"I never let Reality interfere with what I'm doing."
My first encounter with the work of Shaky Kane came at the age of 12, when I spent my allowance on a copy of his oversized pop/horror anthology Black Star Fiction Library that I'd found at a torn-down comic shop in the Michigan boondocks. It was one of those indelible comics-reading experiences that does so much more than simply telling you a story or showing you some pictures. Kane's art -- a panic of expressionistic linework graven into seas of flat day-glo color -- has all the heft and urgency of prime Kirby, tied in with the deconstructed sensibility of punk cartoonists like Kaz and the mind-expanding fervor of Brendan McCarthy. It's some of the smartest comics drawing around, incorporating pop art precepts and trash-culture ambiance into a visual assault that seems to have sprung fully formed from the comics medium itself. The stories Kane weds it to are more than deserving of such glory; fractured, vaudevillian nightmare tales that feel like pre-Code horror comics left for decades to rot in a cellar somewhere before being introduced into the glamor of the modern world.
It took me a few years to get out of the habit of checking the racks for another issue of Black Star, but I finally did. Kane was out of comics, leaving behind the Black Star one shot (two issues for UK readers), an impossible-to-find comic called A-Men, and work in few scattered issues of Britcomics anthologies like Deadline and Revolver. If that were the end of the story, it would still be a good one -- comics is full of enigmatic artists who enter the medium for a few violent, glorious gestures before ceasing to exist. But it all gets so much better, as this year Kane resurfaced in the company of writer David Hine with the Image miniseries The Bulletproof Coffin. An exhilarating blast of danger out of a clear blue sky, Bulletproof takes the grimy fodder of Kane's old stories and weds them to Silver Agey off-brand superheroes and a cautionary tale about letting obsessions take over from real life. It's vital, virtuosic, and above all meaningful stuff (after all, you're reading this blog, aren't you?)... but I'll let the man himself tell us the rest.
MATT SENECA: Though you've had a pretty long, wide-ranging career in comics, Bulletproof Coffin is many American readers' first exposure to your work. A lot of people are saying it's almost like you've come out of nowhere. So who is Shaky Kane? Where have you been that's led you to where you are now?
SHAKY KANE: You know, I’ve never had a career plan. On a basic level I like to keep myself busy drawing and certain ideas seem to occur to me as I draw. Word associations, characters… Its just the way I’m wired. Drawing is a fairly laborious task, gives you a lot of thinking time, its something that’s always seemed fairly natural to me.
Kirby once said you don’t draw with a pencil, you draw with your head.
You know when you’re a teenager you get a notion about the kind of person you might be, someone a little less everyday? Well I figure I’ve kept it going a little longer than most people. I’ve never let Reality, as I perceive it, interfere with what I’m doing.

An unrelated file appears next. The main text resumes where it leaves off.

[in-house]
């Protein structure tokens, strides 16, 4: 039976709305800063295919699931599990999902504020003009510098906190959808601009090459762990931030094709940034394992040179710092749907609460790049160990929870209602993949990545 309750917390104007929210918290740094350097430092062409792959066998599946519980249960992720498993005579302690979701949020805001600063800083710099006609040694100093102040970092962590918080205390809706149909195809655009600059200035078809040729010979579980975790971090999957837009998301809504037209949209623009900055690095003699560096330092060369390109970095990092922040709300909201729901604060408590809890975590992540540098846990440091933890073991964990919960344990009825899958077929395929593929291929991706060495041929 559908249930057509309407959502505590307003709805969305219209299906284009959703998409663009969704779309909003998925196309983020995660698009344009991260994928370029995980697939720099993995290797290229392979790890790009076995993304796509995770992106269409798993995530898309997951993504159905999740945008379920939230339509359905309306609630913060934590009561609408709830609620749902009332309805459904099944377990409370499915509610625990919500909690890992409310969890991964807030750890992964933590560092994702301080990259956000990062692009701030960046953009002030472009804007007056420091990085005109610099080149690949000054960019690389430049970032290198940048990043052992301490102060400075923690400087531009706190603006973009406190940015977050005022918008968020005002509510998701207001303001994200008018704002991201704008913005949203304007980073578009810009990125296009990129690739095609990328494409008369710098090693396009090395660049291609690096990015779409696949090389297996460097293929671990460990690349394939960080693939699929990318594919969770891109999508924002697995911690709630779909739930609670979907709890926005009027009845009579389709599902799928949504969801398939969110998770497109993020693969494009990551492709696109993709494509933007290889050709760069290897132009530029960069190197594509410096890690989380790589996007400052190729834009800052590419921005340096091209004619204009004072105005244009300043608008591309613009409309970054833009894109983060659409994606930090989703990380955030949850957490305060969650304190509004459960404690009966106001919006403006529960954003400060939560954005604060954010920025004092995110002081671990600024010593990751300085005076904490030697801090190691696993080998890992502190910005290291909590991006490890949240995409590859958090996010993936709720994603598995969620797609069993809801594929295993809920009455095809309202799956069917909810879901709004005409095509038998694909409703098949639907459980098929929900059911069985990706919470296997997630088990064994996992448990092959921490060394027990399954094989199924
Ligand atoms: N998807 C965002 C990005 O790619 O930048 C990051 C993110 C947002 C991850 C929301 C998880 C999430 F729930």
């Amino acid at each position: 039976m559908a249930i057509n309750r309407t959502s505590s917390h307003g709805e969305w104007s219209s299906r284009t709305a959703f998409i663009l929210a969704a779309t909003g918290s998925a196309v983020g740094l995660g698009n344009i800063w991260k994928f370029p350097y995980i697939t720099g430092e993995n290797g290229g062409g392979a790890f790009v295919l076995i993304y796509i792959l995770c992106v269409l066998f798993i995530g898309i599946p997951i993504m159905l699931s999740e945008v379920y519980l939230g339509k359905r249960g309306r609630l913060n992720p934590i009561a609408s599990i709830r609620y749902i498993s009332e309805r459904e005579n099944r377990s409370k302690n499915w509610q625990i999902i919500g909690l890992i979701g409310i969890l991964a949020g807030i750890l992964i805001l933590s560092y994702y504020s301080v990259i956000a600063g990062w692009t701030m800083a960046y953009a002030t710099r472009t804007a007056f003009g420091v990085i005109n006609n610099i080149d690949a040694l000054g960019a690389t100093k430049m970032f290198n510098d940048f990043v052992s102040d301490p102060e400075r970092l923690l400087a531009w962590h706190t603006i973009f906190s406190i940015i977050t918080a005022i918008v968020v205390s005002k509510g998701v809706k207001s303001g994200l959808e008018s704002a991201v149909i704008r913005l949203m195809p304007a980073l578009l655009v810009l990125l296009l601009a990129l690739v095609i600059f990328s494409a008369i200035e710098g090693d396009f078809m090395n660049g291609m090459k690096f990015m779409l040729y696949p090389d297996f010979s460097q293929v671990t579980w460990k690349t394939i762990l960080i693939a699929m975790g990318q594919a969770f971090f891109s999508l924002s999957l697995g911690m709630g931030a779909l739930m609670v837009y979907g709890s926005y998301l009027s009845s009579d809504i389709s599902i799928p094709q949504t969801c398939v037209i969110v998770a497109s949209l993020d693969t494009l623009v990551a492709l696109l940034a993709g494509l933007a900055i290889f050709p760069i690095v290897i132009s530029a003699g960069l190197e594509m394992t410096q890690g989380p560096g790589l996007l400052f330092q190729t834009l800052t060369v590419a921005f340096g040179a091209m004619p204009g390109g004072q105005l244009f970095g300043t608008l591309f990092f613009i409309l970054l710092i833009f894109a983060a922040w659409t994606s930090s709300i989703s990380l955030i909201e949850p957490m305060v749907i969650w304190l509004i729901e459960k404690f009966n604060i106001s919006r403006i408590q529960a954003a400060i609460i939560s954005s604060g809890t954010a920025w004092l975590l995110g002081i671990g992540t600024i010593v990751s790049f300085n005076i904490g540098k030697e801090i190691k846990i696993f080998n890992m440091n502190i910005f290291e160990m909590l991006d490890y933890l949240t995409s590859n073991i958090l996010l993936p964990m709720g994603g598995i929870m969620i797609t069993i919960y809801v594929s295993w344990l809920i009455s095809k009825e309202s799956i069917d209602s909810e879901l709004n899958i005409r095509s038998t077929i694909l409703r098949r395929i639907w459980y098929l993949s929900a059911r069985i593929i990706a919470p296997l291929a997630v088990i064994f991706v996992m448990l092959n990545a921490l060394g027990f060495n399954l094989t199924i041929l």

MS: You've been out of comics for the better part of a decade -- what were you up to? And what energized you to return?
SK: As a matter of fact it was running into David Hine at Bristol Comic Expo here in the UK a couple of years back.
In fact, I’d just about given up on getting anywhere in the comics industry, for want of a better term. You see, unless you’re the guy who draws in this manner or that manner there isn’t a lot of work out there. Step outside the arena and comics rapidly lose their importance. I can’t remember meeting very many people who were interested in comic books, in my everyday life, in particular here in the UK.
I know superhero movies and the spin-off merchandise were certainly popular, but I wouldn’t imagine the paying customers had much idea where the images sprang from anymore than they could tell you who sat down and designed the Barbour check baseball cap!
It’s a marketing exercise.
Dave was the guy who actually had the patience to listen to my somewhat dyslexic pitch!
MS: Talk about Bulletproof Coffin. There's a lot of "figuring" about it on the comics internet, a lot of attempts to define exactly what it is and what it's doing. Care to give us your thoughts?
SK: Since the reviews, and I’ll confess I have read one or two, I keep reading the word META. I wish somebody would tell me what it is.
Post Modern? If I went to an art gallery I’d be hard pressed to pick out the Post Modern paintings from the Modern ones.
I’ve got a comic book here in front of me, happens to be my favorite cover, it's Batman #188. Now on the front it reads: "WHOOSH! HERE COMES THE RUBBER-HEADED VILLAIN -- THE ERASER WHO TRIED TO RUB OUT BATMAN!" It shows this villain shaped like a pencil actually erasing the Dynamic Duo from the front cover. Are they drawings? So how come they’re reacting in alarm? Is this Meta? Is it Post Modern?
The book came out in 1966.
I bought it as a kid. I never had a problem with it! I wasn’t a comic book critic, I wasn’t even that smart, I just liked the way the guy looked in the pencil costume. It’s comic books, it's not anchored to the physical world.
MS: Word. How involved with the writing of Bulletproof Coffin are you? Both you and David Hine have "story" credits, though he's listed as the scripter -- what's the nature of your contribution?
SK: Basically I sent Dave a whole folder of disjointed ideas, names of characters, sketches, situations, bubble gum card ideas... I would have recorded a double album of Bulletproof Coffin power ballads if it would have helped! I pitched it. And you know what? David took those ideas and worked them into a story -- he used some kind of magic and bound it all together and it’s a great book to draw.
MS: Bulletproof Coffin seems pretty deeply rooted in the tropes and stylistic gestures of the Silver Age. Are there any particular creators or books that inspired you most? Any approach you're trying to emulate or homage?
SK: I’ll tell you how it goes. Last Saturday I did a Bulletproof signing, along with David, graphic magician Liam Sharp and the incredible Simon Bisley at a comic store in Northampton.